Staff Publications

Staff Publications

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    'Staff publications' is the digital repository of Wageningen University & Research

    'Staff publications' contains references to publications authored by Wageningen University staff from 1976 onward.

    Publications authored by the staff of the Research Institutes are available from 1995 onwards.

    Full text documents are added when available. The database is updated daily and currently holds about 240,000 items, of which 72,000 in open access.

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Record number 328517
Title Reduction of starch granule size by expression of an engineered tandem starch-binding domain in potato plants
Author(s) Ji, Q.; Oomen, R.J.F.J.; Vincken, J.P.; Bolam, D.N.; Gilbert, H.J.; Suurs, L.C.J.M.; Visser, R.G.F.
Source Plant Biotechnology Journal 2 (2004)3. - ISSN 1467-7644 - p. 251 - 260.
DOI https://doi.org/10.1111/j.1467-7652.2004.00069.x
Department(s) Plant Breeding
Food Chemistry
EPS-3
Publication type Refereed Article in a scientific journal
Publication year 2004
Keyword(s) specificity - sequence - cellulose - xylanase - modules - mutant - tissue - gene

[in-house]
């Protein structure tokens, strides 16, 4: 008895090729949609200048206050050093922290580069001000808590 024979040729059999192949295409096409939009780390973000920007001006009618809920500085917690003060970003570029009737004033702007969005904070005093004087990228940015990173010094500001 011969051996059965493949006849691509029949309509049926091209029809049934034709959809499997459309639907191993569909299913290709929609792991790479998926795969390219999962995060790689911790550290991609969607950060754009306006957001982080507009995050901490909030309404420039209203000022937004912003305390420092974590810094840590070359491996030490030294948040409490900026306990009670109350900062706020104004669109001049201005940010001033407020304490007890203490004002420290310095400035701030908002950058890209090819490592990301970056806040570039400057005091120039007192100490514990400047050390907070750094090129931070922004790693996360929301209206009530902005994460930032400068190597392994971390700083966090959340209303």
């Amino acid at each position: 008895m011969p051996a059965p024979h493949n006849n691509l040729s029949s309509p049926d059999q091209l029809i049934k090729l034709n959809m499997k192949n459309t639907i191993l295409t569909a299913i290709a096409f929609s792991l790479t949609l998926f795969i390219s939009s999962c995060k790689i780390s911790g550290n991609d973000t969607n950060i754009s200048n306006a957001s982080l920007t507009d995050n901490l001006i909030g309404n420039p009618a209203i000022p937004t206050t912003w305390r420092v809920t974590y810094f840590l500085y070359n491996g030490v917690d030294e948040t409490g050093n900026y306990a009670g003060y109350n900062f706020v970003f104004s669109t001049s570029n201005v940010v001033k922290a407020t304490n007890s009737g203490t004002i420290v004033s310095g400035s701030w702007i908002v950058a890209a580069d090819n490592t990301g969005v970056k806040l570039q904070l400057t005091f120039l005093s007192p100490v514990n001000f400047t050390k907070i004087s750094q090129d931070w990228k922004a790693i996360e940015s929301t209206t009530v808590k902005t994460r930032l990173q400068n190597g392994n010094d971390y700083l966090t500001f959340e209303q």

Abstract Granule size is an important parameter when using starch in industrial applications. An artificial tandem repeat of a family 20 starch-binding domain (SBD2) was engineered by two copies of the SBD derived from Bacillus circulans cyclodextrin glycosyltransferase via the Pro-Thr-rich linker peptice from Xyn10A from Cellulomonas fimi. SBD2 and a single SBD were introduced into the amylose-free potato mutant, amf, using appropriate signal sequences. The accumulation of SBD2 into transgenic starch granules was much higher than that of SBD. In a number of transformants, particularly amfSS3, the starch granules were much smaller than in control plants. The amfSS3 mean granule size was 7.8 mum, compared with 15.2 mum in the control, whereas other starch properties were unaltered. This new starch combines the advantage of the high purity of potato starch with that of the small granule size of other crop species, such as cassava, taro and wheat. This starch may find application in the manufacture of biodegradable plastic films. Both genes were also expressed in Escherichia coli and the affinity for soluble starch of the purified recombinant proteins was determined. SBD2 had an approximately 10-fold higher affinity for starch than SBD, indicating that the two appended SBDs act in synergy when binding to their target polysaccharide ligand.
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